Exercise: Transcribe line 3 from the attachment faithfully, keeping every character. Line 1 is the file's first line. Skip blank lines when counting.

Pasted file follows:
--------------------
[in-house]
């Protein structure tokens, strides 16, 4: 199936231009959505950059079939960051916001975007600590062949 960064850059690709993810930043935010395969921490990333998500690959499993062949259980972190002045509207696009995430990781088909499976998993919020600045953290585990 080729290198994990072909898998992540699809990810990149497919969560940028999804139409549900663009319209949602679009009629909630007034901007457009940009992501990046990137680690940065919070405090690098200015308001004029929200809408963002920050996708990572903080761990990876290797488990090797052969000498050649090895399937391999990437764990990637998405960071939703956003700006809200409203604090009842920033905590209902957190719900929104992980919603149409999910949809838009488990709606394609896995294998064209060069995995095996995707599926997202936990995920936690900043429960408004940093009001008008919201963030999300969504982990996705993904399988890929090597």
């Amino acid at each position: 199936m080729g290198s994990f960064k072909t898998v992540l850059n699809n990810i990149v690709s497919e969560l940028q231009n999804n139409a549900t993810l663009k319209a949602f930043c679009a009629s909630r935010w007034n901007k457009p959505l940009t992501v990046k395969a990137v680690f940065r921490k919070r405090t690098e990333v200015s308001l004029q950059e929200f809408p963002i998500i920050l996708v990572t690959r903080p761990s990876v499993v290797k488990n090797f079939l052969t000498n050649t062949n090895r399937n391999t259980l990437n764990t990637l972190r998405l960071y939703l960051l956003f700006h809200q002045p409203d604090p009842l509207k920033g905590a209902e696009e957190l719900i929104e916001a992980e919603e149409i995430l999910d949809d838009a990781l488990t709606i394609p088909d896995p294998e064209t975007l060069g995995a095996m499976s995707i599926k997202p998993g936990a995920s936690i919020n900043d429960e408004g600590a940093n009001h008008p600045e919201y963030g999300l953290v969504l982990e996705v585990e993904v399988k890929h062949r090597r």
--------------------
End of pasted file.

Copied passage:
């Amino acid at each position: 199936m080729g290198s994990f960064k072909t898998v992540l850059n699809n990810i990149v690709s497919e969560l940028q231009n999804n139409a549900t993810l663009k319209a949602f930043c679009a009629s909630r935010w007034n901007k457009p959505l940009t992501v990046k395969a990137v680690f940065r921490k919070r405090t690098e990333v200015s308001l004029q950059e929200f809408p963002i998500i920050l996708v990572t690959r903080p761990s990876v499993v290797k488990n090797f079939l052969t000498n050649t062949n090895r399937n391999t259980l990437n764990t990637l972190r998405l960071y939703l960051l956003f700006h809200q002045p409203d604090p009842l509207k920033g905590a209902e696009e957190l719900i929104e916001a992980e919603e149409i995430l999910d949809d838009a990781l488990t709606i394609p088909d896995p294998e064209t975007l060069g995995a095996m499976s995707i599926k997202p998993g936990a995920s936690i919020n900043d429960e408004g600590a940093n009001h008008p600045e919201y963030g999300l953290v969504l982990e996705v585990e993904v399988k890929h062949r090597r």